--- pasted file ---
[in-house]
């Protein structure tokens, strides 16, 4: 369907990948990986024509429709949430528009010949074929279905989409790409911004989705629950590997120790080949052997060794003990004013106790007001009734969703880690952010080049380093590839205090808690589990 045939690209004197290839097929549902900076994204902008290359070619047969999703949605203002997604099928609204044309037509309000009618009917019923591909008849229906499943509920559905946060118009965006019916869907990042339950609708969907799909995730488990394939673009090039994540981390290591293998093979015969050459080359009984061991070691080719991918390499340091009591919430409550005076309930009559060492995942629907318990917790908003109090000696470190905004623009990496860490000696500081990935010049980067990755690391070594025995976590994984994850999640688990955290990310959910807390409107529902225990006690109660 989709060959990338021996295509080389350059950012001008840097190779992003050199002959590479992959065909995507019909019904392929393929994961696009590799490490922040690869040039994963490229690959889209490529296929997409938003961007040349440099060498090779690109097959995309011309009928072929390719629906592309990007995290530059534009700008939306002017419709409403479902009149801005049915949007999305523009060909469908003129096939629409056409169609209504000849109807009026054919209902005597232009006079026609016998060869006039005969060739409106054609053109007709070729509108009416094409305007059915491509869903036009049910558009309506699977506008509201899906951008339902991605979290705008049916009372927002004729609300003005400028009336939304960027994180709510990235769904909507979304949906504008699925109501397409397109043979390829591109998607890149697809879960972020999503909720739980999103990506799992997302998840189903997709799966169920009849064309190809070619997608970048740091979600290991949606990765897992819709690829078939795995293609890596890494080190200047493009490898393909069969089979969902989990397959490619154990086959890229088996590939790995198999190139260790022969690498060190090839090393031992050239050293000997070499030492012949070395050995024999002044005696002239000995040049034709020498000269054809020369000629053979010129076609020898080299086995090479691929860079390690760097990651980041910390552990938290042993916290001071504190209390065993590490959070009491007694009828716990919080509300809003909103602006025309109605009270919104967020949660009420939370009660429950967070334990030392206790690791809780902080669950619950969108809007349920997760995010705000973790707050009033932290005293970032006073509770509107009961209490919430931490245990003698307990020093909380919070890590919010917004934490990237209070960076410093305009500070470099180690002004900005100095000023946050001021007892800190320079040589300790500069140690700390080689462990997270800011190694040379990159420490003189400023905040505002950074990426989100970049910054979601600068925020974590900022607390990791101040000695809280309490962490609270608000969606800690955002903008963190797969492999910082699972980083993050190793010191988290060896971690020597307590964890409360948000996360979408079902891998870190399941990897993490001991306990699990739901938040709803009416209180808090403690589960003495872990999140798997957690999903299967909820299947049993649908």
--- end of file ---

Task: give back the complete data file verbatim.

[in-house]
């Protein structure tokens, strides 16, 4: 369907990948990986024509429709949430528009010949074929279905989409790409911004989705629950590997120790080949052997060794003990004013106790007001009734969703880690952010080049380093590839205090808690589990 045939690209004197290839097929549902900076994204902008290359070619047969999703949605203002997604099928609204044309037509309000009618009917019923591909008849229906499943509920559905946060118009965006019916869907990042339950609708969907799909995730488990394939673009090039994540981390290591293998093979015969050459080359009984061991070691080719991918390499340091009591919430409550005076309930009559060492995942629907318990917790908003109090000696470190905004623009990496860490000696500081990935010049980067990755690391070594025995976590994984994850999640688990955290990310959910807390409107529902225990006690109660 989709060959990338021996295509080389350059950012001008840097190779992003050199002959590479992959065909995507019909019904392929393929994961696009590799490490922040690869040039994963490229690959889209490529296929997409938003961007040349440099060498090779690109097959995309011309009928072929390719629906592309990007995290530059534009700008939306002017419709409403479902009149801005049915949007999305523009060909469908003129096939629409056409169609209504000849109807009026054919209902005597232009006079026609016998060869006039005969060739409106054609053109007709070729509108009416094409305007059915491509869903036009049910558009309506699977506008509201899906951008339902991605979290705008049916009372927002004729609300003005400028009336939304960027994180709510990235769904909507979304949906504008699925109501397409397109043979390829591109998607890149697809879960972020999503909720739980999103990506799992997302998840189903997709799966169920009849064309190809070619997608970048740091979600290991949606990765897992819709690829078939795995293609890596890494080190200047493009490898393909069969089979969902989990397959490619154990086959890229088996590939790995198999190139260790022969690498060190090839090393031992050239050293000997070499030492012949070395050995024999002044005696002239000995040049034709020498000269054809020369000629053979010129076609020898080299086995090479691929860079390690760097990651980041910390552990938290042993916290001071504190209390065993590490959070009491007694009828716990919080509300809003909103602006025309109605009270919104967020949660009420939370009660429950967070334990030392206790690791809780902080669950619950969108809007349920997760995010705000973790707050009033932290005293970032006073509770509107009961209490919430931490245990003698307990020093909380919070890590919010917004934490990237209070960076410093305009500070470099180690002004900005100095000023946050001021007892800190320079040589300790500069140690700390080689462990997270800011190694040379990159420490003189400023905040505002950074990426989100970049910054979601600068925020974590900022607390990791101040000695809280309490962490609270608000969606800690955002903008963190797969492999910082699972980083993050190793010191988290060896971690020597307590964890409360948000996360979408079902891998870190399941990897993490001991306990699990739901938040709803009416209180808090403690589960003495872990999140798997957690999903299967909820299947049993649908």